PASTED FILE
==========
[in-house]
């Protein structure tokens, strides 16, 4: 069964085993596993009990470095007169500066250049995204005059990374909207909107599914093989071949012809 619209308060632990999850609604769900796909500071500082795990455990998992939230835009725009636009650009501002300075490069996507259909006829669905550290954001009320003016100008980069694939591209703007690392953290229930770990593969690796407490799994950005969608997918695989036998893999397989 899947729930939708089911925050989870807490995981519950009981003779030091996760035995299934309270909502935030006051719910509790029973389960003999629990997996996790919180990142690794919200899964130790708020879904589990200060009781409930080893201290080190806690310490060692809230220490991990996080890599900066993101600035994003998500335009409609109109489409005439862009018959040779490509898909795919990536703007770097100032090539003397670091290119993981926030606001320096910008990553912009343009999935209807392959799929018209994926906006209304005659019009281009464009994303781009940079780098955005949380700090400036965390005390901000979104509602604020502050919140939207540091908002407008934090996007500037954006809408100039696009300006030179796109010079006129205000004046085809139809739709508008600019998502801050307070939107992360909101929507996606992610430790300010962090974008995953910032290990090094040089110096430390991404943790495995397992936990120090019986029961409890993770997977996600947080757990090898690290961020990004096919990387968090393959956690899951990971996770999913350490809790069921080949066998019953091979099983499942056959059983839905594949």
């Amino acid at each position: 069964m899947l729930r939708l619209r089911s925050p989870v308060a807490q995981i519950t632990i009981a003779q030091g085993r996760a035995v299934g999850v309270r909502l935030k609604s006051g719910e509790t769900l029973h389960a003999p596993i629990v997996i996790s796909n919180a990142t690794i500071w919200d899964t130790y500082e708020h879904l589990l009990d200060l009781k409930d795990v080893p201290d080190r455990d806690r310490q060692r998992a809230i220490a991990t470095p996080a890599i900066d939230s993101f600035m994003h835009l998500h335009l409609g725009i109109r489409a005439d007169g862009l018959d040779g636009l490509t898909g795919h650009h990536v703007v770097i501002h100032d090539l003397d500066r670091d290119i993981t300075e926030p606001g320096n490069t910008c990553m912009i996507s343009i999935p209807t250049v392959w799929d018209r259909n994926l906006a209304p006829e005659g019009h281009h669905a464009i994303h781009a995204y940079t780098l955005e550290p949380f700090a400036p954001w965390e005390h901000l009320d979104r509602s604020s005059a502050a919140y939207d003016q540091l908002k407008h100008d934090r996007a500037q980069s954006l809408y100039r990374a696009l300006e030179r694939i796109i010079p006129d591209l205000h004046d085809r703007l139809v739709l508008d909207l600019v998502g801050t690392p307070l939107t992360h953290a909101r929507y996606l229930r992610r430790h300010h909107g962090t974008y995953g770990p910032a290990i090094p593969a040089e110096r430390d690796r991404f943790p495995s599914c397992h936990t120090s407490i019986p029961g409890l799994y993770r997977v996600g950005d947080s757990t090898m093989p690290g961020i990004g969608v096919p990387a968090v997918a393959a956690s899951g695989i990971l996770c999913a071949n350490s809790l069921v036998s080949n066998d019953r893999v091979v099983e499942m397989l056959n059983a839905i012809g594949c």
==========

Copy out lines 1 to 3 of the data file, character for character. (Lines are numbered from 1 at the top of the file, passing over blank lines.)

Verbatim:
[in-house]
């Protein structure tokens, strides 16, 4: 069964085993596993009990470095007169500066250049995204005059990374909207909107599914093989071949012809 619209308060632990999850609604769900796909500071500082795990455990998992939230835009725009636009650009501002300075490069996507259909006829669905550290954001009320003016100008980069694939591209703007690392953290229930770990593969690796407490799994950005969608997918695989036998893999397989 899947729930939708089911925050989870807490995981519950009981003779030091996760035995299934309270909502935030006051719910509790029973389960003999629990997996996790919180990142690794919200899964130790708020879904589990200060009781409930080893201290080190806690310490060692809230220490991990996080890599900066993101600035994003998500335009409609109109489409005439862009018959040779490509898909795919990536703007770097100032090539003397670091290119993981926030606001320096910008990553912009343009999935209807392959799929018209994926906006209304005659019009281009464009994303781009940079780098955005949380700090400036965390005390901000979104509602604020502050919140939207540091908002407008934090996007500037954006809408100039696009300006030179796109010079006129205000004046085809139809739709508008600019998502801050307070939107992360909101929507996606992610430790300010962090974008995953910032290990090094040089110096430390991404943790495995397992936990120090019986029961409890993770997977996600947080757990090898690290961020990004096919990387968090393959956690899951990971996770999913350490809790069921080949066998019953091979099983499942056959059983839905594949």
């Amino acid at each position: 069964m899947l729930r939708l619209r089911s925050p989870v308060a807490q995981i519950t632990i009981a003779q030091g085993r996760a035995v299934g999850v309270r909502l935030k609604s006051g719910e509790t769900l029973h389960a003999p596993i629990v997996i996790s796909n919180a990142t690794i500071w919200d899964t130790y500082e708020h879904l589990l009990d200060l009781k409930d795990v080893p201290d080190r455990d806690r310490q060692r998992a809230i220490a991990t470095p996080a890599i900066d939230s993101f600035m994003h835009l998500h335009l409609g725009i109109r489409a005439d007169g862009l018959d040779g636009l490509t898909g795919h650009h990536v703007v770097i501002h100032d090539l003397d500066r670091d290119i993981t300075e926030p606001g320096n490069t910008c990553m912009i996507s343009i999935p209807t250049v392959w799929d018209r259909n994926l906006a209304p006829e005659g019009h281009h669905a464009i994303h781009a995204y940079t780098l955005e550290p949380f700090a400036p954001w965390e005390h901000l009320d979104r509602s604020s005059a502050a919140y939207d003016q540091l908002k407008h100008d934090r996007a500037q980069s954006l809408y100039r990374a696009l300006e030179r694939i796109i010079p006129d591209l205000h004046d085809r703007l139809v739709l508008d909207l600019v998502g801050t690392p307070l939107t992360h953290a909101r929507y996606l229930r992610r430790h300010h909107g962090t974008y995953g770990p910032a290990i090094p593969a040089e110096r430390d690796r991404f943790p495995s599914c397992h936990t120090s407490i019986p029961g409890l799994y993770r997977v996600g950005d947080s757990t090898m093989p690290g961020i990004g969608v096919p990387a968090v997918a393959a956690s899951g695989i990971l996770c999913a071949n350490s809790l069921v036998s080949n066998d019953r893999v091979v099983e499942m397989l056959n059983a839905i012809g594949c």